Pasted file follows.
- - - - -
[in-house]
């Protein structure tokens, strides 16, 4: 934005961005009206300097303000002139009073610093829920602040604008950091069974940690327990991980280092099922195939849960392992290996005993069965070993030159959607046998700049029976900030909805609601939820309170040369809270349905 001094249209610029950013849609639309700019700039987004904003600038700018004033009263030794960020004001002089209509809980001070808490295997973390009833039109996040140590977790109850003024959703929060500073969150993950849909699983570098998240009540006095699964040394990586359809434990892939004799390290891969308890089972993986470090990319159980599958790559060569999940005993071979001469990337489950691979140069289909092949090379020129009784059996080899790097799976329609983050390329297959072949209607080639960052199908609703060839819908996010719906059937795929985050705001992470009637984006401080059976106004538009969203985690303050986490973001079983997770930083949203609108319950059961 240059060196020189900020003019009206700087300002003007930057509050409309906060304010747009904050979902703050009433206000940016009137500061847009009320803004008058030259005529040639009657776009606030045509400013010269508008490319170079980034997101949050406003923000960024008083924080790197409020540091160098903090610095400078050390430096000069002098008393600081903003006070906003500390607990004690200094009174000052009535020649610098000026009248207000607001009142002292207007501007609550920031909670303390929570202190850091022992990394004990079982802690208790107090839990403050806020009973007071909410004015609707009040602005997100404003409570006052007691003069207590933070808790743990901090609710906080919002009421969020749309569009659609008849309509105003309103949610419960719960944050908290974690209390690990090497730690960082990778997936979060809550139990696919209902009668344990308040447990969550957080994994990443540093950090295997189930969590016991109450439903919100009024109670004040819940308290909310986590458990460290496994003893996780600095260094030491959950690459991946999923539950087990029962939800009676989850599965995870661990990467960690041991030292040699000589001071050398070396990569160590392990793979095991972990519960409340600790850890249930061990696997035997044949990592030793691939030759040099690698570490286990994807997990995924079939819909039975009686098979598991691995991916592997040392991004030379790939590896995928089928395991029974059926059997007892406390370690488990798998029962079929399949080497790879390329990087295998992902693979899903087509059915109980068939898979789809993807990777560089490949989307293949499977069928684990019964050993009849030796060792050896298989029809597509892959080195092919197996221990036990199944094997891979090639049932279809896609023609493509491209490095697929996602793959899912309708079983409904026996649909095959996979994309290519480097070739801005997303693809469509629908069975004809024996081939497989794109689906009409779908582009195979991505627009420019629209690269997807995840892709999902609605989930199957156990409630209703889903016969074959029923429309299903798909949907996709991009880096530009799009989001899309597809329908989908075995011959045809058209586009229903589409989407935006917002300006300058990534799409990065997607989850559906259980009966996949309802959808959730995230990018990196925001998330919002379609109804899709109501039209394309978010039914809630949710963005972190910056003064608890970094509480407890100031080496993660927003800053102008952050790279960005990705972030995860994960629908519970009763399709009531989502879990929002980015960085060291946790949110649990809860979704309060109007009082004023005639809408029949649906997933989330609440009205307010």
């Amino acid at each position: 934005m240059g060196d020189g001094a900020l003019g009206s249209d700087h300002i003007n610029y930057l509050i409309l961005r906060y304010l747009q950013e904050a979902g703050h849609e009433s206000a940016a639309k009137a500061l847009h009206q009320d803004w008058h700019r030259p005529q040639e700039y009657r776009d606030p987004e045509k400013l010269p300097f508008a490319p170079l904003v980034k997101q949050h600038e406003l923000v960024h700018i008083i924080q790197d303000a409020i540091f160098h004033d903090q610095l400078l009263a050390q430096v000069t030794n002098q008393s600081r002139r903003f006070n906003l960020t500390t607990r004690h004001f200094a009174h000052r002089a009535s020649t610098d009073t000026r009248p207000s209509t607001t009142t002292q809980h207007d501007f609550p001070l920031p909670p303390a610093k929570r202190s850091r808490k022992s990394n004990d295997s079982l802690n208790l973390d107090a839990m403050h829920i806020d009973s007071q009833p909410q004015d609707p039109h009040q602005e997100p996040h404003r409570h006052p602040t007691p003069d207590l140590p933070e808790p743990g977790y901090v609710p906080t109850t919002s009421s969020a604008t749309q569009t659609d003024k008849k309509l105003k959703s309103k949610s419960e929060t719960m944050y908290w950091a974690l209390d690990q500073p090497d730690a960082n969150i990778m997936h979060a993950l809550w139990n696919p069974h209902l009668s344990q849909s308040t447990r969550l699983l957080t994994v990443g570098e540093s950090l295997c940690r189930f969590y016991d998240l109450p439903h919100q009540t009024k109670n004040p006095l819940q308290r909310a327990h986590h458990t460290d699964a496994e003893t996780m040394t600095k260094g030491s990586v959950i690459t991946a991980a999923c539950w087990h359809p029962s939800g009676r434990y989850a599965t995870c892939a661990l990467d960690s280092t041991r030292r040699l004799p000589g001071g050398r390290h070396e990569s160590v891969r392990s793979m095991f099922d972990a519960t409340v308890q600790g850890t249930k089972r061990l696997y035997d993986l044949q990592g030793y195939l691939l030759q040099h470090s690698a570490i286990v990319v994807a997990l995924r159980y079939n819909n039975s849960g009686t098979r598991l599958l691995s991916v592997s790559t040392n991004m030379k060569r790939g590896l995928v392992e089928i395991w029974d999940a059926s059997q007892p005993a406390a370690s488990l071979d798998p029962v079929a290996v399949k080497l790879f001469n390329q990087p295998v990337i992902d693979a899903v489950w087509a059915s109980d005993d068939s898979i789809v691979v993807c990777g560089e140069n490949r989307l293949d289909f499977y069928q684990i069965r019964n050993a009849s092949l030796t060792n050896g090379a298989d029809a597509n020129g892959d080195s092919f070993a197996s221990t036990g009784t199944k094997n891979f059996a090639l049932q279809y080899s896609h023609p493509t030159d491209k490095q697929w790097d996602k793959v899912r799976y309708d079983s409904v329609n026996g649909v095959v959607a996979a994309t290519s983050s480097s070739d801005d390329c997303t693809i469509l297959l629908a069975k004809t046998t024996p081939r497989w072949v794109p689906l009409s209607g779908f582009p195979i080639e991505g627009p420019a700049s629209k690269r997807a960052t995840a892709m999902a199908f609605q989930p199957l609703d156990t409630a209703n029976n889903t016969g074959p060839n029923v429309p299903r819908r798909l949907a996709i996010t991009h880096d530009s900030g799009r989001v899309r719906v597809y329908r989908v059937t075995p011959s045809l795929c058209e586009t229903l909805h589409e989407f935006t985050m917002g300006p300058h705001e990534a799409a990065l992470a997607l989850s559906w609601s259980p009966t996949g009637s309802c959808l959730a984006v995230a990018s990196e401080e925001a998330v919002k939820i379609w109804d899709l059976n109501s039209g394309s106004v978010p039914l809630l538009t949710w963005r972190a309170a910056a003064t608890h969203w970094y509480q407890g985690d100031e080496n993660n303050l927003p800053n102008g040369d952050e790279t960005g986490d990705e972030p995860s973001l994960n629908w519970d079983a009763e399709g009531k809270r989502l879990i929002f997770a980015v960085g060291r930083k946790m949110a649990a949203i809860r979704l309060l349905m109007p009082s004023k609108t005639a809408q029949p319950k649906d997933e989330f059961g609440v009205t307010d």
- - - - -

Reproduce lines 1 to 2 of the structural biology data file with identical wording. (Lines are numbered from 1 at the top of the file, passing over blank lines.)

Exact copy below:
[in-house]
């Protein structure tokens, strides 16, 4: 934005961005009206300097303000002139009073610093829920602040604008950091069974940690327990991980280092099922195939849960392992290996005993069965070993030159959607046998700049029976900030909805609601939820309170040369809270349905 001094249209610029950013849609639309700019700039987004904003600038700018004033009263030794960020004001002089209509809980001070808490295997973390009833039109996040140590977790109850003024959703929060500073969150993950849909699983570098998240009540006095699964040394990586359809434990892939004799390290891969308890089972993986470090990319159980599958790559060569999940005993071979001469990337489950691979140069289909092949090379020129009784059996080899790097799976329609983050390329297959072949209607080639960052199908609703060839819908996010719906059937795929985050705001992470009637984006401080059976106004538009969203985690303050986490973001079983997770930083949203609108319950059961 240059060196020189900020003019009206700087300002003007930057509050409309906060304010747009904050979902703050009433206000940016009137500061847009009320803004008058030259005529040639009657776009606030045509400013010269508008490319170079980034997101949050406003923000960024008083924080790197409020540091160098903090610095400078050390430096000069002098008393600081903003006070906003500390607990004690200094009174000052009535020649610098000026009248207000607001009142002292207007501007609550920031909670303390929570202190850091022992990394004990079982802690208790107090839990403050806020009973007071909410004015609707009040602005997100404003409570006052007691003069207590933070808790743990901090609710906080919002009421969020749309569009659609008849309509105003309103949610419960719960944050908290974690209390690990090497730690960082990778997936979060809550139990696919209902009668344990308040447990969550957080994994990443540093950090295997189930969590016991109450439903919100009024109670004040819940308290909310986590458990460290496994003893996780600095260094030491959950690459991946999923539950087990029962939800009676989850599965995870661990990467960690041991030292040699000589001071050398070396990569160590392990793979095991972990519960409340600790850890249930061990696997035997044949990592030793691939030759040099690698570490286990994807997990995924079939819909039975009686098979598991691995991916592997040392991004030379790939590896995928089928395991029974059926059997007892406390370690488990798998029962079929399949080497790879390329990087295998992902693979899903087509059915109980068939898979789809993807990777560089490949989307293949499977069928684990019964050993009849030796060792050896298989029809597509892959080195092919197996221990036990199944094997891979090639049932279809896609023609493509491209490095697929996602793959899912309708079983409904026996649909095959996979994309290519480097070739801005997303693809469509629908069975004809024996081939497989794109689906009409779908582009195979991505627009420019629209690269997807995840892709999902609605989930199957156990409630209703889903016969074959029923429309299903798909949907996709991009880096530009799009989001899309597809329908989908075995011959045809058209586009229903589409989407935006917002300006300058990534799409990065997607989850559906259980009966996949309802959808959730995230990018990196925001998330919002379609109804899709109501039209394309978010039914809630949710963005972190910056003064608890970094509480407890100031080496993660927003800053102008952050790279960005990705972030995860994960629908519970009763399709009531989502879990929002980015960085060291946790949110649990809860979704309060109007009082004023005639809408029949649906997933989330609440009205307010």